You were at a party at your friend’s house, while his parents were out of town You were swigging on some beer having a blast, when someone took a picture. Next thing you know, someone emailed that picture to your high school principal, and now the school is threatening to suspend you.

How is that possible? What are your options?

The reality is that schools have a lot of leeway in disciplining someone for violating their rules, even if the student is off school grounds. If the event is somehow school sanctioned or initiated, like a parade or a club, you can be held responsible even though you weren’t at school. One important Supreme Court decision upheld the disclipline of an Alaska student for marching in a school parade with the sign “Bong Hits for Jesus.” The Supreme Court felt that since it was a school parade, the school had a valid interest in preventing the promotion of drug use. Therefore, the student did not have First Amendment rights and could be punished.

While usually there is some connection between the school and the student’s actions, that is not always the case. The party in the example above is not connected to the school in any way. However, some school officials take the position that once the picture is sent to them, the illegal drinking has come into the school and is now open to discipline. This can be true even when the person only sent the photo to get you in trouble.

The Glenbrook Powder Puff case is a locally famous example. At a “powder puff” football game, some seniors bullied junior students in several ways including kicking, beating and spraying them with animal urine. While the acts did not take place on school grounds nor at a school-sanctioned event, the district suspended the girls under its hazing policy.

If you should find yourself in one of these situations, the best thing to do is contact an attorney immediately for advice. Maybe there is some question about whether you actually committed the acts being disciplined. Or maybe the school has failed to follow its own discipline procedures. A careful review of school policy can sometimes yield a solid avenue for a defense. A skilled attorney can help you navigate through this minefield and help improve the outcome.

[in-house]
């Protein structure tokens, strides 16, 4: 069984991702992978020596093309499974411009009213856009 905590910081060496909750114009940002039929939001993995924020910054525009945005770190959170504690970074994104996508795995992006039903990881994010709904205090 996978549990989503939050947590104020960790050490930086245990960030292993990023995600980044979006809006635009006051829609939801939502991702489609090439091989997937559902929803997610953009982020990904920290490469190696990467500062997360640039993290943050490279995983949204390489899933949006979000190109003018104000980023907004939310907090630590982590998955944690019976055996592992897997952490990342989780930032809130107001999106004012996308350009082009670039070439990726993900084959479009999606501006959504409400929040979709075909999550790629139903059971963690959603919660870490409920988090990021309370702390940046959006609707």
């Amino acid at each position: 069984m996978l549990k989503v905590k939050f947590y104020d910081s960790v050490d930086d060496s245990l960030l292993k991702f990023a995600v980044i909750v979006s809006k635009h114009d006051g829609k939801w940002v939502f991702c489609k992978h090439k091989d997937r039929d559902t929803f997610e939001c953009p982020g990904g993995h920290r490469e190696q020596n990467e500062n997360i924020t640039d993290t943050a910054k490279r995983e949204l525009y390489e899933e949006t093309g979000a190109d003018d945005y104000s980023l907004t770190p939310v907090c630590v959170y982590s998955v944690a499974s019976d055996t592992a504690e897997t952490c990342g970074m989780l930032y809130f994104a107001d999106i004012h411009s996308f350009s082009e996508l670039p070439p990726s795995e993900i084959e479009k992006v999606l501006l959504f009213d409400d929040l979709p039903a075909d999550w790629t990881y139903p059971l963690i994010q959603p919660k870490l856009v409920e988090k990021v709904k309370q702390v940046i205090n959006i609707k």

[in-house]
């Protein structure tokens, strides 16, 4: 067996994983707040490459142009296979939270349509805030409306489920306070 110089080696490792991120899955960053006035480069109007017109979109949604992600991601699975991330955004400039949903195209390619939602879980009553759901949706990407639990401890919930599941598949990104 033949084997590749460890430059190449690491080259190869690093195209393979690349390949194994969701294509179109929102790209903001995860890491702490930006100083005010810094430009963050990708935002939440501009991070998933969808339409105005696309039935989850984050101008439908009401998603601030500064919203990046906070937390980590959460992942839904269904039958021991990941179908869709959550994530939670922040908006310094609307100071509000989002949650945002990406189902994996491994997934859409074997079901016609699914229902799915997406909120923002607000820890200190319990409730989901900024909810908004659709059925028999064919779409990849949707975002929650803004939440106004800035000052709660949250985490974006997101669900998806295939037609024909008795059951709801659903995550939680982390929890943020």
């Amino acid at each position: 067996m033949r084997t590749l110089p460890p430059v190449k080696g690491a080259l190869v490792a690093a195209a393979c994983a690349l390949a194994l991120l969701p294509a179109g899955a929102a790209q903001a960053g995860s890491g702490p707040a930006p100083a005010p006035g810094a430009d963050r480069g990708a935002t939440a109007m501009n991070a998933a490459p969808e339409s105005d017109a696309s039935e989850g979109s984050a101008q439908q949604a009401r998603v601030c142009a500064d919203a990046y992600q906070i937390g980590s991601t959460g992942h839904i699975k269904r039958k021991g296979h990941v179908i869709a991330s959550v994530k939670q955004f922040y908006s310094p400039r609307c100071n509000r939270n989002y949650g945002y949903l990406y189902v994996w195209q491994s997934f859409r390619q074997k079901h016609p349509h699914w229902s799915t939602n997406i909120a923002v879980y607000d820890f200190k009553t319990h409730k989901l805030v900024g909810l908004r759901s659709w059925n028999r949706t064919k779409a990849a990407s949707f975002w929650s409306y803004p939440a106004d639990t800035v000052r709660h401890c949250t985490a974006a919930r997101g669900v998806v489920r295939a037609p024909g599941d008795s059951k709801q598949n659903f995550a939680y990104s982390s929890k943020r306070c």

Like many parents, you want your child to have the best possible education, but maybe your local school district just isn’t the answer. So you try other options. Maybe you are thinking of buying property in a better school district and living there with your child part time. Maybe you have a relative, and you can send your child to live with them. Can you do this without being handed a tuition bill from the new school district?

Local school districts will send out detectives to determine if a family resides where they say they live. You might get handed a notice that your children are not residents of a district, even if you do in fact live there. Families that own property outside a school district should be particularly careful.

In Illinois, the residence of a student is defined as being the residence of the person who has legal custody. This can be a guardian as long as the guardian does not have custody solely so that the child can go to school in their district. To prove residence, a family must show two things: 1) they must have physical presence in a school district and 2) they must intend to remain there on a permanent basis.

If you actually lived in a school district on the first day of the school year, but moved out on the second day, your child could attend school through the end of that school year. But if you make a residence in a school district solely to enroll your child, you could be in trouble.

Proving physical presence and an intent to make some place your permanent home can be very fact specific. In one critical Niles Township High School District 219 case, a family lived in Chicago, but purchased a condominium in Skokie. While the father and son lived at the condo during the week, they returned on weekends to the Chicago house. The father produced voter registration, utility bills, income tax returns and car registration for the Skokie condominium. But it was not enough. Because the main base of family operations was in Chicago, the Court found against the family, saying that the family did not show that they intended to make their permanent home in the Skokie condo. All family holidays were spent in Chicago, the father and son generally ate meals there and the father had his calls forwarded from the Skokie home when he was away.

If you are served with a notice from a school district or you are thinking of purchasing a second home to take advantage of a better school system, you may want to contact me for a consultation. Contact me at matt@mattkeenanlaw.com or by calling 847-568-0160. I can help you present your case in its best light.